In the Earth movie review & film summary (2021)


We’re also warned from the start that Olivia’s work focuses on the uncommonly fertile soil in the forest, so we prime ourselves for the possibility that we’re going to get invasive fungus action (the hero even tells us that he had ringworm recently). The film delivers on this promise, though not in the way you might expect. One character rephrases the famous observation that, to members of primitive civilizations, high technology is indistinguishable from magic. 

From that point on, “In the Earth” conflates modern scientific research and theory with ancient rituals meant to communicate with (and appease) Parnag Fegg, an ancient eldritch force that may have summoned all the humans to the woods in the first place. There’s a touch of John Carpenter’s “Prince of Darkness” in the script’s exposition-heavy lore, which postulates that science might eventually find a way to perfect the approximations of scripture, ritual, and spell-casting.

All of this stuff connects rather glancingly, or vaguely. For the most part, that’s good cinema praxis (better to leave the audience guessing or a bit confused than explain every little thing to death), but still there are times when it seems as if Wheatley is fudging things, like a magician who asks “Is this your card?” and then takes it away just fast enough that you can’t be sure. Razzle-dazzle flash-cuts, disorienting jump cuts, and incessant strobe effects amplify dread and confusion in the film’s most intense scenes. There’s a lot of screaming and crying and lot of pain, and it would all be unbearable if Wheatley didn’t exhibit such mordant wit. He’s constantly setting up scenes where you know exactly which horrible thing might happen to one of the characters, then making you wait for it, and wait for it, through false starts, digressions, and clumsy mistakes that require a do-over. And when it finally does happen: wow.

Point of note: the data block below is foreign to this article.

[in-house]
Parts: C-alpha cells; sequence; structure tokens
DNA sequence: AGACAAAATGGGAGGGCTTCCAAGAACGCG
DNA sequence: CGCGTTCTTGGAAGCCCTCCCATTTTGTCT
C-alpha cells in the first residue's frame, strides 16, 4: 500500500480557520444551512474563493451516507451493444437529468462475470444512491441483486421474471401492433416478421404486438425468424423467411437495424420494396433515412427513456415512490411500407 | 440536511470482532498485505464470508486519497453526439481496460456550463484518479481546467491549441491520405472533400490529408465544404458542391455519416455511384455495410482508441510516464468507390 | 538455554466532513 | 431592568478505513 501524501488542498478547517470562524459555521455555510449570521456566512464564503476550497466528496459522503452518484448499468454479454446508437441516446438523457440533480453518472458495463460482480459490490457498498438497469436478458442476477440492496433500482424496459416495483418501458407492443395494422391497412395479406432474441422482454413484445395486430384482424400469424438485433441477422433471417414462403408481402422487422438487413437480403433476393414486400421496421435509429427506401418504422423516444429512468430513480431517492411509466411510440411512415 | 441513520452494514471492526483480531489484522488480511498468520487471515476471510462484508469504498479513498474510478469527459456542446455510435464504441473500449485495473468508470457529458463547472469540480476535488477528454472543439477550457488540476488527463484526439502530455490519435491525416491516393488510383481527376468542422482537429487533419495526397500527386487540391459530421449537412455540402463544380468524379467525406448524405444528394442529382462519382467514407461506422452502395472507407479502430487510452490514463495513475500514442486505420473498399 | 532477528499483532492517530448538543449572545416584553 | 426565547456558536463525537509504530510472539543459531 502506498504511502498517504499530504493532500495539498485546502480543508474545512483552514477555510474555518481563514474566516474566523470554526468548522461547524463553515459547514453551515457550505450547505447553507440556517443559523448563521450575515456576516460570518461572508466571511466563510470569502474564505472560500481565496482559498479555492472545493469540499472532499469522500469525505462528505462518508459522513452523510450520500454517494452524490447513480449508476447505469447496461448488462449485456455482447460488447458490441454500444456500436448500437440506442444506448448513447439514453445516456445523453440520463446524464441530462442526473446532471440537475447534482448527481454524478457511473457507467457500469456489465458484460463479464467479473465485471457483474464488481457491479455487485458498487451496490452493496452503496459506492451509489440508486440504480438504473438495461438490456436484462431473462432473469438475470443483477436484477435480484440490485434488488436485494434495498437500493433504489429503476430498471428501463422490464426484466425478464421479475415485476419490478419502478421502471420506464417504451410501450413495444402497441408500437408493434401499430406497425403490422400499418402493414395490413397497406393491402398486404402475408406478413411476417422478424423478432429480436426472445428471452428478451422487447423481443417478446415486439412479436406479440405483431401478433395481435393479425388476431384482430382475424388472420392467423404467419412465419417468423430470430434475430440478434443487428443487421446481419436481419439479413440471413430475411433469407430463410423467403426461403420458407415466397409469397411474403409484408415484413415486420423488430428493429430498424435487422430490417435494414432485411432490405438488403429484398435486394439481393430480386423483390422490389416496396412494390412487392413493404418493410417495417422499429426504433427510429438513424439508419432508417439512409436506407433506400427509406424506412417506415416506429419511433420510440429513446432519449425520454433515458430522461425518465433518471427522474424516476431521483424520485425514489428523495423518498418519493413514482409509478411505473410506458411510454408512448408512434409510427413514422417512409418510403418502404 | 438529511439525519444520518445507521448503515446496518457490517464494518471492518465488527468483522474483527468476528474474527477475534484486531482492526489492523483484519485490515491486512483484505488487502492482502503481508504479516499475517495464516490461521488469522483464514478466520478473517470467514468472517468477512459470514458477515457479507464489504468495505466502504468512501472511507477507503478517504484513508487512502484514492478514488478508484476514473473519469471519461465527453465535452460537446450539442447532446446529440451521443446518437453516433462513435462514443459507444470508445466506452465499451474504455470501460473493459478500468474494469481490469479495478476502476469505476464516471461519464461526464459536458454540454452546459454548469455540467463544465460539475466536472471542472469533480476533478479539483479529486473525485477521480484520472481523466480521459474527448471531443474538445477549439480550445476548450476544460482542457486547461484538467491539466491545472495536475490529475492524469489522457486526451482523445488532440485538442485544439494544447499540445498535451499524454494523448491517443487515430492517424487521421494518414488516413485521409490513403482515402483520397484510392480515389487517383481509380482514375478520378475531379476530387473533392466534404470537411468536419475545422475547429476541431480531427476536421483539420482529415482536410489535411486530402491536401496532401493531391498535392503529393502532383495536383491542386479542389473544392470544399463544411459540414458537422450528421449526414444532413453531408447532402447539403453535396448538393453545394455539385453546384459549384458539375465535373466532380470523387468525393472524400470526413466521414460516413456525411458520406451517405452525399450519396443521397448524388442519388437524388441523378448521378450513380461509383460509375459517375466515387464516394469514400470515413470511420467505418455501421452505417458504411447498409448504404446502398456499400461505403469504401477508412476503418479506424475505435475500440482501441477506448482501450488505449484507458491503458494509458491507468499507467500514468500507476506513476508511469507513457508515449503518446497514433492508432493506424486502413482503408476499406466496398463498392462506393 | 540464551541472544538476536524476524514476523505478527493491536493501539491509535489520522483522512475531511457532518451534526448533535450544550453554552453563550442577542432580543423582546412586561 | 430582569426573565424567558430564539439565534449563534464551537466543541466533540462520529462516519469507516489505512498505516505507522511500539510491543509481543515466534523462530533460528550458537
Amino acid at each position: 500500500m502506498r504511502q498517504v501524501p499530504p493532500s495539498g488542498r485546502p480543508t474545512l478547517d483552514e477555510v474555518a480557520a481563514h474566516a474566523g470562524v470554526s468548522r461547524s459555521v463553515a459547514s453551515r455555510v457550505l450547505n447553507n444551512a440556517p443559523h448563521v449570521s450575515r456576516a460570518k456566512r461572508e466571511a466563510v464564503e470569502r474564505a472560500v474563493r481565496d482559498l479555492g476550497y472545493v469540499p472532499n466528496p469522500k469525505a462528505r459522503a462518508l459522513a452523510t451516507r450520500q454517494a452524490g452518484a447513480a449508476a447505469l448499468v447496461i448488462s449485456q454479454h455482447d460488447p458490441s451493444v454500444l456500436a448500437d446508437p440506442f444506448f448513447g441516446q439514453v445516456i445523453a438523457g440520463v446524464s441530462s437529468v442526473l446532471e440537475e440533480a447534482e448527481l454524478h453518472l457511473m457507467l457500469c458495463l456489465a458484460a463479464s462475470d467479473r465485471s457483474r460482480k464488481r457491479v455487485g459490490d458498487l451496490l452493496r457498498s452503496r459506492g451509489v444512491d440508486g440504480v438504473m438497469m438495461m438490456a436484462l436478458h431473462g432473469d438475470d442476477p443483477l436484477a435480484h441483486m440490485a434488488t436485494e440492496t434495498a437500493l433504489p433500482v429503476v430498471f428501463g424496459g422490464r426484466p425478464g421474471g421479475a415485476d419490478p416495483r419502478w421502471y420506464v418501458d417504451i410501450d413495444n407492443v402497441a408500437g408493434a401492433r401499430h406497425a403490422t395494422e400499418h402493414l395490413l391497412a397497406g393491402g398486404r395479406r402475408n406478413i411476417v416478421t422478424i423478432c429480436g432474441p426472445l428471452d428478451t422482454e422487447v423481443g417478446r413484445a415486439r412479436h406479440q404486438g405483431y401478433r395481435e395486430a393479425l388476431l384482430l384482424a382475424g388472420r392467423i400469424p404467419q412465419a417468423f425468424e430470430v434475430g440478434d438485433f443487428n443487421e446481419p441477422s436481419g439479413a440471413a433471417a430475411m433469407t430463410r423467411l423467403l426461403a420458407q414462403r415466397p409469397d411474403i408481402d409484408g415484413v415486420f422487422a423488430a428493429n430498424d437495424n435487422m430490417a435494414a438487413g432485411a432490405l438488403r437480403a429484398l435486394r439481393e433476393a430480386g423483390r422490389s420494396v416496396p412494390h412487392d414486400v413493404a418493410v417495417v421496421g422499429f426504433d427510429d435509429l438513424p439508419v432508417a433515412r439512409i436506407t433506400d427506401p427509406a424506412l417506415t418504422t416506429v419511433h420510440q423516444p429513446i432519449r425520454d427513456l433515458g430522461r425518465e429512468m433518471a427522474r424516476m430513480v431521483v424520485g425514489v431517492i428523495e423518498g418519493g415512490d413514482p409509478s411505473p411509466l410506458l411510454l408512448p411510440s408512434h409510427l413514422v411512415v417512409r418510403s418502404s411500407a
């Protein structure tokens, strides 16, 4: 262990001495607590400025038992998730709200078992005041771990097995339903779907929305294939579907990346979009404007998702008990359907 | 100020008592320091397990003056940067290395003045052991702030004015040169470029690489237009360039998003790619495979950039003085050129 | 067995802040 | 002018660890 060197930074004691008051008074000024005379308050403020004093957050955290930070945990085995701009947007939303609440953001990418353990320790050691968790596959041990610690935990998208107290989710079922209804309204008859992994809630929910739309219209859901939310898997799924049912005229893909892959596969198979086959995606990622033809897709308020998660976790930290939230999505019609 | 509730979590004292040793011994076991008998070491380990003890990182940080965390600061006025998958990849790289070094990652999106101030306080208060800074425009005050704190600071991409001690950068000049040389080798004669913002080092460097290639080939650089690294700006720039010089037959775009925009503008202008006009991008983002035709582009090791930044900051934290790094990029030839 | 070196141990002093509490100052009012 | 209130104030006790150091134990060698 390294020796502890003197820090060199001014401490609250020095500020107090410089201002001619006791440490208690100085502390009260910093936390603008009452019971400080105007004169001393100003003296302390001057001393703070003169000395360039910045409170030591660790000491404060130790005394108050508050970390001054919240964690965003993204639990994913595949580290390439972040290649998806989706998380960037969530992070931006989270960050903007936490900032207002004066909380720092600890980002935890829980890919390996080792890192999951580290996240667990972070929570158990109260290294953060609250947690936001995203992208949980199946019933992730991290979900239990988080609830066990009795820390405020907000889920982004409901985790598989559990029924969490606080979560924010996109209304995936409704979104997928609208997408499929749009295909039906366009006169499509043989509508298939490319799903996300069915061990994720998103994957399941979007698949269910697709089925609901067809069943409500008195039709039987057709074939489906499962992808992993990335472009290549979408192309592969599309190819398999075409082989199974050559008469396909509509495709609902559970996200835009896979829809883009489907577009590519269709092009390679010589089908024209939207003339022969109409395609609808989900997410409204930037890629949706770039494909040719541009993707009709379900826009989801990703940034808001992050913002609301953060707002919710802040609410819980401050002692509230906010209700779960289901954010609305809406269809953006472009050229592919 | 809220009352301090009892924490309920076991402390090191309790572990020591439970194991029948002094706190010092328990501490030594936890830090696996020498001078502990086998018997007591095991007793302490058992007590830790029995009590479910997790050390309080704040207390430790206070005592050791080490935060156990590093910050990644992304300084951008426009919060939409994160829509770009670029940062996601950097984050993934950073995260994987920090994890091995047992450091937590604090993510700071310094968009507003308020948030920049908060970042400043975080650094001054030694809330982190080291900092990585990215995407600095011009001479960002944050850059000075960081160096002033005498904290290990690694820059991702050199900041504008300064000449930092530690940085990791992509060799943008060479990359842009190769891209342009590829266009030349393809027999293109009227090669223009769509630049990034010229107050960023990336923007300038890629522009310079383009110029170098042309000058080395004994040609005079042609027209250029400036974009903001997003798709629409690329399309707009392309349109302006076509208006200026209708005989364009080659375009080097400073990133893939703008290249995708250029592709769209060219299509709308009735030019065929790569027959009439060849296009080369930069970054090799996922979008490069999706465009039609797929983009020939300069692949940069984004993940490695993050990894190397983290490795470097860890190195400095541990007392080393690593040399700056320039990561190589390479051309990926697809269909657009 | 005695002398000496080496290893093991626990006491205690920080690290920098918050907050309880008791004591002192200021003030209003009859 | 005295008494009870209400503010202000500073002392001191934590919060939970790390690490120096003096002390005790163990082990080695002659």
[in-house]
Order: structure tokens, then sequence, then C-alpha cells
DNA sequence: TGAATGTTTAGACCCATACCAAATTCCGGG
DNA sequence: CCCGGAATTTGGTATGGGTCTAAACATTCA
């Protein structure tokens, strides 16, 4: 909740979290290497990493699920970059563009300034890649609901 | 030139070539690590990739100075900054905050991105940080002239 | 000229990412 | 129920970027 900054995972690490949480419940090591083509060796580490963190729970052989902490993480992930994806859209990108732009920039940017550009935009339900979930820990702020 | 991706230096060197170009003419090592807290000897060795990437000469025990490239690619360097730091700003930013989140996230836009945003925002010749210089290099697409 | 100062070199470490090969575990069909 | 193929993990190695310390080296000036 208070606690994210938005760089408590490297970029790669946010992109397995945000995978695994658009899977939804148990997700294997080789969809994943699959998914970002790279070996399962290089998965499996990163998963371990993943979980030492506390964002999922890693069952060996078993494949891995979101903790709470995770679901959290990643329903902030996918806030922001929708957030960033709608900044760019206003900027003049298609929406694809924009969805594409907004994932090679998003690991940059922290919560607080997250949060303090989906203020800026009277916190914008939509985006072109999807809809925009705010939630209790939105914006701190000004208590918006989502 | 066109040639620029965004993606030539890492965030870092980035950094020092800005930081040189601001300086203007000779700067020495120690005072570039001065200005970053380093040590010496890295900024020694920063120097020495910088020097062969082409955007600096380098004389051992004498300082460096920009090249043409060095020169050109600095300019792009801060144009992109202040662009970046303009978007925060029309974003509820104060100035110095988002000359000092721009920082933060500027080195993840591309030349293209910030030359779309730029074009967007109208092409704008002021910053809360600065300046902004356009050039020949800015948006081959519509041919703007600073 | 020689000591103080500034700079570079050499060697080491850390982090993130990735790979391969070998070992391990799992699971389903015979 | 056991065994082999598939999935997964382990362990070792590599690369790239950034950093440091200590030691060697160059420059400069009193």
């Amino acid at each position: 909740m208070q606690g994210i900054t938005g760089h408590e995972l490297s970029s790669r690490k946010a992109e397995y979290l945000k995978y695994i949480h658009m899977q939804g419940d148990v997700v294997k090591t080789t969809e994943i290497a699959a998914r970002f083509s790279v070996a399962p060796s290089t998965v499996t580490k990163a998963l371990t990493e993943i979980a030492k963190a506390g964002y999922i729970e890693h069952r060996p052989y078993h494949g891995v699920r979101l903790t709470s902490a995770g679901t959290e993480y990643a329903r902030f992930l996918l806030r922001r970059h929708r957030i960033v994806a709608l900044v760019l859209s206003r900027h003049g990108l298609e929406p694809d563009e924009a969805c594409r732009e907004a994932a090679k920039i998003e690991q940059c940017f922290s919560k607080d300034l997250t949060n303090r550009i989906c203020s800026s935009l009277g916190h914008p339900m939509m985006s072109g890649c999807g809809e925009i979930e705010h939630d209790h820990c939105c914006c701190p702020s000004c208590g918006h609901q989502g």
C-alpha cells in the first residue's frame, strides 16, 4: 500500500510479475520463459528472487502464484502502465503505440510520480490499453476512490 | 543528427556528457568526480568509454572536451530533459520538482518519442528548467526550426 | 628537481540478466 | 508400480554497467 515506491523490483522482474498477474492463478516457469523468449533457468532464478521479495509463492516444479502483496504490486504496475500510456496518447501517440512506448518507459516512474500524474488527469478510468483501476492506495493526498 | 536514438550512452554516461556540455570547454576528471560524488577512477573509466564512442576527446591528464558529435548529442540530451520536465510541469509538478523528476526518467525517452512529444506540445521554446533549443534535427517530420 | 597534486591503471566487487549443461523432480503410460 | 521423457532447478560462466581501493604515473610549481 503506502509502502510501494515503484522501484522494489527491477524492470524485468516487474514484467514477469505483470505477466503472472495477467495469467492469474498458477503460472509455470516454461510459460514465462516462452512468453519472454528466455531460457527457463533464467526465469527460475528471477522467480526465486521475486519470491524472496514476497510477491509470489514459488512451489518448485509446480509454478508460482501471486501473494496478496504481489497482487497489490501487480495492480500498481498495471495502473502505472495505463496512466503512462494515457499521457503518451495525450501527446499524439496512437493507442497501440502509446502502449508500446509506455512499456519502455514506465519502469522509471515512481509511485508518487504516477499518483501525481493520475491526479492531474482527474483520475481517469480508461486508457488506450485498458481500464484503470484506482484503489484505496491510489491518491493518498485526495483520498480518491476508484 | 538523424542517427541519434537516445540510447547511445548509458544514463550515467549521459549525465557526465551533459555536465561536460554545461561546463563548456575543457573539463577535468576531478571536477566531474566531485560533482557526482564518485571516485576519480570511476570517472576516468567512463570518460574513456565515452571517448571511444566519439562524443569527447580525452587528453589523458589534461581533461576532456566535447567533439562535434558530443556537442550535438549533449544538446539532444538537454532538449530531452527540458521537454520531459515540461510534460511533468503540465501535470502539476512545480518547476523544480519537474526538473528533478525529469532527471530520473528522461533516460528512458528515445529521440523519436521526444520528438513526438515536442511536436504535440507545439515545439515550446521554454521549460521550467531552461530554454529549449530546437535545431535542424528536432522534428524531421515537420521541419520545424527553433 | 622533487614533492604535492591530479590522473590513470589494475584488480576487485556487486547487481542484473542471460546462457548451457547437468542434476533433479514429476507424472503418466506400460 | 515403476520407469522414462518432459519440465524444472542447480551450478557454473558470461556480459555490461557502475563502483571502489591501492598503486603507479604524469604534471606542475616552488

Where the film fails as a substantive statement about this or that or the other thing, it succeeds as a visceral exercise in audience torment. Throughout, Wheatley observes a horror movie version of Chekhov’s principle, where you can assume that the rifle hanging on the wall of a set isn’t just there for atmosphere. This movie features Chekhov’s Hatchet, Chekhov’s Bow and Arrow, Chekhov’s Fungus, and Chekhov’s Guitar (used to lull characters to sleep through repetitive phrases that hit them like incantations). Like another low-budget 2021 film, “Lapsis,” it uses nature’s splendors to give a small movie an epic feeling, and its skill at making you squirm suggests that, for all its poker-faced wonderment over the machinations of the universe, Wheatley identifies most strongly with Zach, a grandiloquent sadist who has a captive audience where he wants them and revels in that fact. After a certain point, I stopped finding the ostentatious, close-up brutality funny and started howling at it, and my experiences with some of Wheatley’s other movies (particuarly “KIll List” and “Free Fire“) confirm that not only is he OK with that sort of reaction, he thrives on it. 

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